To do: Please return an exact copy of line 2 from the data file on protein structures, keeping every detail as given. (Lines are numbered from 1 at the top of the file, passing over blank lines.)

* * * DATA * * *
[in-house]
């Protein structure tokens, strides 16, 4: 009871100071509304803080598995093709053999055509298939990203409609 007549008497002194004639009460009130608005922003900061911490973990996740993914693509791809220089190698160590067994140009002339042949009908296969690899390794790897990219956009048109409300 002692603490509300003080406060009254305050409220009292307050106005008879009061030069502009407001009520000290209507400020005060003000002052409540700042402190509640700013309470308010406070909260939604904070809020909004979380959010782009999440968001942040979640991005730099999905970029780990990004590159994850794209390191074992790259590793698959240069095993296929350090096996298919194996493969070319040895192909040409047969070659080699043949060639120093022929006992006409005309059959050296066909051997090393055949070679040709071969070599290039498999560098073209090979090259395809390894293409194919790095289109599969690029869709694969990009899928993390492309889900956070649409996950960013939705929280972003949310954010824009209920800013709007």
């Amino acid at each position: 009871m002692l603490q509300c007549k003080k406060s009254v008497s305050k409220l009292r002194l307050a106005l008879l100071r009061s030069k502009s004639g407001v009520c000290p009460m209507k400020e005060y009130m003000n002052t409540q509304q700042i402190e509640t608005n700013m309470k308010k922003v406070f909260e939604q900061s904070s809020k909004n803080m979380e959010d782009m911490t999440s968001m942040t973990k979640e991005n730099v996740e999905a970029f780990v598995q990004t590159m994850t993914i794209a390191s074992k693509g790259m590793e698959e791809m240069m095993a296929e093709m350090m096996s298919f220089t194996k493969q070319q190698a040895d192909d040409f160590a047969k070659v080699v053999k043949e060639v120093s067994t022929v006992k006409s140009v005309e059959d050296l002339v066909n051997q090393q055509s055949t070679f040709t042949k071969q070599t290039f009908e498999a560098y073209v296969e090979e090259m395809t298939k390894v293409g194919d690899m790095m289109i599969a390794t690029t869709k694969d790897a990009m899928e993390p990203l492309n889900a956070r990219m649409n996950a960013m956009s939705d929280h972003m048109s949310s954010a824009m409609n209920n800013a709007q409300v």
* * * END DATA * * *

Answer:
């Protein structure tokens, strides 16, 4: 009871100071509304803080598995093709053999055509298939990203409609 007549008497002194004639009460009130608005922003900061911490973990996740993914693509791809220089190698160590067994140009002339042949009908296969690899390794790897990219956009048109409300 002692603490509300003080406060009254305050409220009292307050106005008879009061030069502009407001009520000290209507400020005060003000002052409540700042402190509640700013309470308010406070909260939604904070809020909004979380959010782009999440968001942040979640991005730099999905970029780990990004590159994850794209390191074992790259590793698959240069095993296929350090096996298919194996493969070319040895192909040409047969070659080699043949060639120093022929006992006409005309059959050296066909051997090393055949070679040709071969070599290039498999560098073209090979090259395809390894293409194919790095289109599969690029869709694969990009899928993390492309889900956070649409996950960013939705929280972003949310954010824009209920800013709007």